Gambel’s quail are a warm-desert resident of brushy and thorny vegetation in desert mountain foothills, brushy drainages, as well as adjoining cultivated lands. Common vegetation includes mesquite, acacia, skunkbush, littleleaf sumac, and various cactus species.
Northern bobwhite quail
Northern bobwhite require brushy cover for nesting and hiding. They need large expanses of clumped native warm season grasses mixed with annual weeds, legumes, and woody thickets that are thick above but open underneath. In southeastern New Mexico, shinnery oak is a common component of habitat. Other common vegetation includes sandsage, sand dropseed, side oats grama, bluestems, and skunkbush.
Montezuma quail are found in pine-oak and oak scrub habitats, especially in open woodlands with a grass understory. They are often found on steep slopes, and do not occur in areas without an adequate grassland component.
Quail require four basic habitat components: food, cover, water, and space.
The Dusky grouse is a high elevation species in New Mexico, are generally found at elevations above 7000 feet. Dusky grouse use montane forest communities typically dominated by Ponderosa Pine, Douglas-fir, and occasionally aspen. They winter in almost strictly conifer forests.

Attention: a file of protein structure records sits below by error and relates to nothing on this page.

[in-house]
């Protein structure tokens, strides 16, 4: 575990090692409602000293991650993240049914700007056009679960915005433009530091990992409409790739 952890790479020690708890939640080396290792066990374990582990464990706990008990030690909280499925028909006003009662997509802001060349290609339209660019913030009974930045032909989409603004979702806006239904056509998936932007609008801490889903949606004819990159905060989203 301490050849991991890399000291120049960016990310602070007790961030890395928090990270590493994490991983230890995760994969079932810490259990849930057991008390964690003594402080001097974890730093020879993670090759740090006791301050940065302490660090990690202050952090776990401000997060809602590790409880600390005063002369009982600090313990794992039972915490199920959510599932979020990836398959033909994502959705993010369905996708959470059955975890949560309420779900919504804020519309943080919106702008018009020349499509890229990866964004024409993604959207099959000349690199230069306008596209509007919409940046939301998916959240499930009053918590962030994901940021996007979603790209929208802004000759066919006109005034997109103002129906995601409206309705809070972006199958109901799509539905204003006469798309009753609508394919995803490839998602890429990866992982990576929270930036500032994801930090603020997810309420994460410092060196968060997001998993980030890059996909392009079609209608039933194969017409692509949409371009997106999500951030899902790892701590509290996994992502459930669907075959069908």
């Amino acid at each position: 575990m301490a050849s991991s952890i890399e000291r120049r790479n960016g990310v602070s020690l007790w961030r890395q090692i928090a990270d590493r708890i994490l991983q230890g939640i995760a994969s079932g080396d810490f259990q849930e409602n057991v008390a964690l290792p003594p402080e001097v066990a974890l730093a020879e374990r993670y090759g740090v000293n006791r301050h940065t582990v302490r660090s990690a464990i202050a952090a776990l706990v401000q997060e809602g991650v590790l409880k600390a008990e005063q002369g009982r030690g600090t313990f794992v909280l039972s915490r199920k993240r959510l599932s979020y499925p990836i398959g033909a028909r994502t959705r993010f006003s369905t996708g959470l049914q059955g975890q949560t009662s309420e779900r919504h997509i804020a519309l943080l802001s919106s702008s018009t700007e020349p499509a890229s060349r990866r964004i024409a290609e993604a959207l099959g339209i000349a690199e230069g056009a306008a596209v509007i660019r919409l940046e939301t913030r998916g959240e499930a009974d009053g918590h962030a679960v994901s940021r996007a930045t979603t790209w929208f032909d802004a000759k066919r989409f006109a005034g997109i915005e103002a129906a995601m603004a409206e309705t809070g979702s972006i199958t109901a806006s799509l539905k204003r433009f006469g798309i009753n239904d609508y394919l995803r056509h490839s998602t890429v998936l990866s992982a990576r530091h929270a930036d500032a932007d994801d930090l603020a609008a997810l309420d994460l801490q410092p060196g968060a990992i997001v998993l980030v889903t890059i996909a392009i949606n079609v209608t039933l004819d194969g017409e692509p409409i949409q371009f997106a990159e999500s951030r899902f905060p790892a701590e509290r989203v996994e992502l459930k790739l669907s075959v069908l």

The Pheasant is an edge loving species, and they are found mainly in agricultural areas intermixed with areas of taller vegetation often found in grass ditches, hedges, marshes, woodland borders, and brushy groves.
The Eurasian collared-dove is native to Asia and Europe. Released in Caribbean in the mid-1970s, this species reached Florida in the 1980s. Within 10 years, populations were established across North America. This invasive species has spread faster than most others, including the house sparrow and European starling.
The Eurasian collared-dove is considered upland game due to its non-migratory nature and invasive status. It can be found through New Mexico all year long. Eurasian collared-doves mainly live in urban, suburban, and agricultural areas. They tend to perch on telephone poles and wires, and in large trees.